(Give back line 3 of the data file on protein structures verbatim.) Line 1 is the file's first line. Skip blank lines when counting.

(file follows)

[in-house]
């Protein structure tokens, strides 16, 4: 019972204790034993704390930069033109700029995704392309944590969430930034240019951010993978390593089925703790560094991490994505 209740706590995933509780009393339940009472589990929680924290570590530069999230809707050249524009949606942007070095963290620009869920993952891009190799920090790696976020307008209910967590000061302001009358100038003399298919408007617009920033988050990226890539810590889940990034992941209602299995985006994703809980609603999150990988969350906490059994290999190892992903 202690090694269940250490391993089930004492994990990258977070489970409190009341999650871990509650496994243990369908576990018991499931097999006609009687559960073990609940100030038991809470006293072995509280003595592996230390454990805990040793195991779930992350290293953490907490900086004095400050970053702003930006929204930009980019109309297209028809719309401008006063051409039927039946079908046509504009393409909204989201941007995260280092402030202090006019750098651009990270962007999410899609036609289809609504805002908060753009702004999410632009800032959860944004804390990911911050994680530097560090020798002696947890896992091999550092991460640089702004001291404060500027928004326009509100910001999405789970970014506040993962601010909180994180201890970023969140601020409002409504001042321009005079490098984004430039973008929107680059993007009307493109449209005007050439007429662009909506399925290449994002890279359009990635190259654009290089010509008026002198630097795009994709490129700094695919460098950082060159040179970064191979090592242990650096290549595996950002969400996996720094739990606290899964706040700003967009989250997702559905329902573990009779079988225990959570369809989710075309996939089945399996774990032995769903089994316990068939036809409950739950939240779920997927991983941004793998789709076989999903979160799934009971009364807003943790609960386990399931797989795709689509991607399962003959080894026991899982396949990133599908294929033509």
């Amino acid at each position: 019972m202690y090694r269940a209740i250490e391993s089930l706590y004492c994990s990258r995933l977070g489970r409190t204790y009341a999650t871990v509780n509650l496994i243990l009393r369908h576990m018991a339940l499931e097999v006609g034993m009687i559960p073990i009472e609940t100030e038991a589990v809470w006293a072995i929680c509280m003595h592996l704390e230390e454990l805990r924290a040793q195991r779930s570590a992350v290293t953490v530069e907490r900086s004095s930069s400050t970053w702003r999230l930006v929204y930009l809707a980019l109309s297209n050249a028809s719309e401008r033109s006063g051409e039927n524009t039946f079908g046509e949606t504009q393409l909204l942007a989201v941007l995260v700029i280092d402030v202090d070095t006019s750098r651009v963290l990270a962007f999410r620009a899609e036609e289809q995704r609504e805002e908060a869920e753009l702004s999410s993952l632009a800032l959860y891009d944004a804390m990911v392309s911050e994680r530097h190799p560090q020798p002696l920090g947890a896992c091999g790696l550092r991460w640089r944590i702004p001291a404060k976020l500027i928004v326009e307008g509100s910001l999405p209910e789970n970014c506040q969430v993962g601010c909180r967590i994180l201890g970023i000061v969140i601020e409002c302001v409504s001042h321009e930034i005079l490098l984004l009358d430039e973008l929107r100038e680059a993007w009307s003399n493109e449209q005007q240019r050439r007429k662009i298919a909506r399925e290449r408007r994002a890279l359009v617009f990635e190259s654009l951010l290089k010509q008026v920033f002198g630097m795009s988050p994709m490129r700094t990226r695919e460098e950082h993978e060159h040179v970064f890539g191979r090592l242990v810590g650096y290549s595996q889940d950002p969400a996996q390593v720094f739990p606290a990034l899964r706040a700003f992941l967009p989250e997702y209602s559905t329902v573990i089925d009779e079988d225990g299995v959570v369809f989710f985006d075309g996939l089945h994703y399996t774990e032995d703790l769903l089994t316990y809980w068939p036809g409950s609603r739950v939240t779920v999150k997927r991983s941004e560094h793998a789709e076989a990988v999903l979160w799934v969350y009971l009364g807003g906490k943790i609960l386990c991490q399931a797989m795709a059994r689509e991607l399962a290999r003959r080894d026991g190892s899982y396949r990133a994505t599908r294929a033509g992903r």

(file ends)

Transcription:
């Amino acid at each position: 019972m202690y090694r269940a209740i250490e391993s089930l706590y004492c994990s990258r995933l977070g489970r409190t204790y009341a999650t871990v509780n509650l496994i243990l009393r369908h576990m018991a339940l499931e097999v006609g034993m009687i559960p073990i009472e609940t100030e038991a589990v809470w006293a072995i929680c509280m003595h592996l704390e230390e454990l805990r924290a040793q195991r779930s570590a992350v290293t953490v530069e907490r900086s004095s930069s400050t970053w702003r999230l930006v929204y930009l809707a980019l109309s297209n050249a028809s719309e401008r033109s006063g051409e039927n524009t039946f079908g046509e949606t504009q393409l909204l942007a989201v941007l995260v700029i280092d402030v202090d070095t006019s750098r651009v963290l990270a962007f999410r620009a899609e036609e289809q995704r609504e805002e908060a869920e753009l702004s999410s993952l632009a800032l959860y891009d944004a804390m990911v392309s911050e994680r530097h190799p560090q020798p002696l920090g947890a896992c091999g790696l550092r991460w640089r944590i702004p001291a404060k976020l500027i928004v326009e307008g509100s910001l999405p209910e789970n970014c506040q969430v993962g601010c909180r967590i994180l201890g970023i000061v969140i601020e409002c302001v409504s001042h321009e930034i005079l490098l984004l009358d430039e973008l929107r100038e680059a993007w009307s003399n493109e449209q005007q240019r050439r007429k662009i298919a909506r399925e290449r408007r994002a890279l359009v617009f990635e190259s654009l951010l290089k010509q008026v920033f002198g630097m795009s988050p994709m490129r700094t990226r695919e460098e950082h993978e060159h040179v970064f890539g191979r090592l242990v810590g650096y290549s595996q889940d950002p969400a996996q390593v720094f739990p606290a990034l899964r706040a700003f992941l967009p989250e997702y209602s559905t329902v573990i089925d009779e079988d225990g299995v959570v369809f989710f985006d075309g996939l089945h994703y399996t774990e032995d703790l769903l089994t316990y809980w068939p036809g409950s609603r739950v939240t779920v999150k997927r991983s941004e560094h793998a789709e076989a990988v999903l979160w799934v969350y009971l009364g807003g906490k943790i609960l386990c991490q399931a797989m795709a059994r689509e991607l399962a290999r003959r080894d026991g190892s899982y396949r990133a994505t599908r294929a033509g992903r």